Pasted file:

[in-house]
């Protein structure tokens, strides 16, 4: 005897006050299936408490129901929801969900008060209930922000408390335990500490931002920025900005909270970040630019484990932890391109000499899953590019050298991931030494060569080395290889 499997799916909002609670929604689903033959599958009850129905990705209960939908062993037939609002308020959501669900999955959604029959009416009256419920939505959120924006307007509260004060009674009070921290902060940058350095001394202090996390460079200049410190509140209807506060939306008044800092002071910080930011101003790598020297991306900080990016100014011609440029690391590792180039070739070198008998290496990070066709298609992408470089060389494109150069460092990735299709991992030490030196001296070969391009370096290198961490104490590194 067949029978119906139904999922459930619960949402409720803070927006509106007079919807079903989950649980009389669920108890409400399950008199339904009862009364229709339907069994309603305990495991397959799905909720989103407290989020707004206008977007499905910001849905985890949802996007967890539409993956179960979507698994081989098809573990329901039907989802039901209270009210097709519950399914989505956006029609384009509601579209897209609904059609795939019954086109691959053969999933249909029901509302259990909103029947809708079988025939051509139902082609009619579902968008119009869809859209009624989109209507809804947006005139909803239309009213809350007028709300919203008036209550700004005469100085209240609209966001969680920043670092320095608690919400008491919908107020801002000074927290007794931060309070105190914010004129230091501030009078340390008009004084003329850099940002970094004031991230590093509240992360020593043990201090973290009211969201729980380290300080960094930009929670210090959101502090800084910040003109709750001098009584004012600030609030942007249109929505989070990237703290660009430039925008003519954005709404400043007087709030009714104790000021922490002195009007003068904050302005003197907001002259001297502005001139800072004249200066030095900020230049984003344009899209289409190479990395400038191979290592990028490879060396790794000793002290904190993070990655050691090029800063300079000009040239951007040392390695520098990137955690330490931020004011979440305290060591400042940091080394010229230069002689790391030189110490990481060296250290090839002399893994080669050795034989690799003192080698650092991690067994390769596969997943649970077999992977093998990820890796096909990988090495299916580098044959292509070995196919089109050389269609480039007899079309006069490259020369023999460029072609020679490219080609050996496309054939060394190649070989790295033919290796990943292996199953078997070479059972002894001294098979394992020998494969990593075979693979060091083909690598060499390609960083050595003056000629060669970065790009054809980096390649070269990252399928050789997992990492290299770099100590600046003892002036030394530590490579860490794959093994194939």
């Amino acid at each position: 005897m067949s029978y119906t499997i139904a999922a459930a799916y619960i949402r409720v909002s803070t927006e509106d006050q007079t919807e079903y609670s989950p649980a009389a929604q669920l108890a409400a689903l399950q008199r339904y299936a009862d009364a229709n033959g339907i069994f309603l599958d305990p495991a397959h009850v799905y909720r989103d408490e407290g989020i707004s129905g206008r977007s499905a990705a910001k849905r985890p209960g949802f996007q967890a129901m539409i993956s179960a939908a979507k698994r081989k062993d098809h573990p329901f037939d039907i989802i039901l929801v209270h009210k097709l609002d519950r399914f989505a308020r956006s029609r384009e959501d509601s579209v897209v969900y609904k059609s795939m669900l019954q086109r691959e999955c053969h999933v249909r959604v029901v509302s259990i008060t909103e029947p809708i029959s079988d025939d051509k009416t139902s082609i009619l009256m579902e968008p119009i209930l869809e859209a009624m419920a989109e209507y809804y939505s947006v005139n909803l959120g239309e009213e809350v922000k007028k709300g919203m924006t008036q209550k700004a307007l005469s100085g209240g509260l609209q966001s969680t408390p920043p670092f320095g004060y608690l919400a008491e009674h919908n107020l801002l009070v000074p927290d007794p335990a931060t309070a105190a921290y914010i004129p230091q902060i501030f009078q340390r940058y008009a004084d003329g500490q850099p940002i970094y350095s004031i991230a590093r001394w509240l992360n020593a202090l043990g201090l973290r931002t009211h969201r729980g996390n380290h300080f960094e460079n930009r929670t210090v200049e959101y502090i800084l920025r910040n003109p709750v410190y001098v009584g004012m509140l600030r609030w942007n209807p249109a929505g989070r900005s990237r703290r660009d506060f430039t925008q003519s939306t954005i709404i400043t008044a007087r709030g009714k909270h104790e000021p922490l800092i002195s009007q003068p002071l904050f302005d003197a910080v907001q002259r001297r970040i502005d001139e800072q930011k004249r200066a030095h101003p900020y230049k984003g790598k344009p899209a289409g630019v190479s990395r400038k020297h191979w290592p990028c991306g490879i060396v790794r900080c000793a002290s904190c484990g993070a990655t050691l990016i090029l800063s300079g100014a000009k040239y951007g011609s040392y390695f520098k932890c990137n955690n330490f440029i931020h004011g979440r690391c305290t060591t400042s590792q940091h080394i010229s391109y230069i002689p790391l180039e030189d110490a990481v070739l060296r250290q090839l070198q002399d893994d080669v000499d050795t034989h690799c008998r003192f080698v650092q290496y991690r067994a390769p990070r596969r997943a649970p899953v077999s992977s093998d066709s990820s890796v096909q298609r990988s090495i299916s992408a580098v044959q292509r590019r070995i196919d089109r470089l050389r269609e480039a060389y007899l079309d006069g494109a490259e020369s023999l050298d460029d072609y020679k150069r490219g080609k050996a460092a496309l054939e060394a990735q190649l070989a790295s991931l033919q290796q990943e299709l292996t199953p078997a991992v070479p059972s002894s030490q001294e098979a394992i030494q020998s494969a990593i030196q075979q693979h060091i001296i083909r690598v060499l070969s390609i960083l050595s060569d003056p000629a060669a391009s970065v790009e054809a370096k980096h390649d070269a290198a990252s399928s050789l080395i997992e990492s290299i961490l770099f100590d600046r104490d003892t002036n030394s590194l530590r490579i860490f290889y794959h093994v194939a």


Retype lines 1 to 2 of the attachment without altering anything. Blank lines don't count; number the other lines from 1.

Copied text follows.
[in-house]
């Protein structure tokens, strides 16, 4: 005897006050299936408490129901929801969900008060209930922000408390335990500490931002920025900005909270970040630019484990932890391109000499899953590019050298991931030494060569080395290889 499997799916909002609670929604689903033959599958009850129905990705209960939908062993037939609002308020959501669900999955959604029959009416009256419920939505959120924006307007509260004060009674009070921290902060940058350095001394202090996390460079200049410190509140209807506060939306008044800092002071910080930011101003790598020297991306900080990016100014011609440029690391590792180039070739070198008998290496990070066709298609992408470089060389494109150069460092990735299709991992030490030196001296070969391009370096290198961490104490590194 067949029978119906139904999922459930619960949402409720803070927006509106007079919807079903989950649980009389669920108890409400399950008199339904009862009364229709339907069994309603305990495991397959799905909720989103407290989020707004206008977007499905910001849905985890949802996007967890539409993956179960979507698994081989098809573990329901039907989802039901209270009210097709519950399914989505956006029609384009509601579209897209609904059609795939019954086109691959053969999933249909029901509302259990909103029947809708079988025939051509139902082609009619579902968008119009869809859209009624989109209507809804947006005139909803239309009213809350007028709300919203008036209550700004005469100085209240609209966001969680920043670092320095608690919400008491919908107020801002000074927290007794931060309070105190914010004129230091501030009078340390008009004084003329850099940002970094004031991230590093509240992360020593043990201090973290009211969201729980380290300080960094930009929670210090959101502090800084910040003109709750001098009584004012600030609030942007249109929505989070990237703290660009430039925008003519954005709404400043007087709030009714104790000021922490002195009007003068904050302005003197907001002259001297502005001139800072004249200066030095900020230049984003344009899209289409190479990395400038191979290592990028490879060396790794000793002290904190993070990655050691090029800063300079000009040239951007040392390695520098990137955690330490931020004011979440305290060591400042940091080394010229230069002689790391030189110490990481060296250290090839002399893994080669050795034989690799003192080698650092991690067994390769596969997943649970077999992977093998990820890796096909990988090495299916580098044959292509070995196919089109050389269609480039007899079309006069490259020369023999460029072609020679490219080609050996496309054939060394190649070989790295033919290796990943292996199953078997070479059972002894001294098979394992020998494969990593075979693979060091083909690598060499390609960083050595003056000629060669970065790009054809980096390649070269990252399928050789997992990492290299770099100590600046003892002036030394530590490579860490794959093994194939």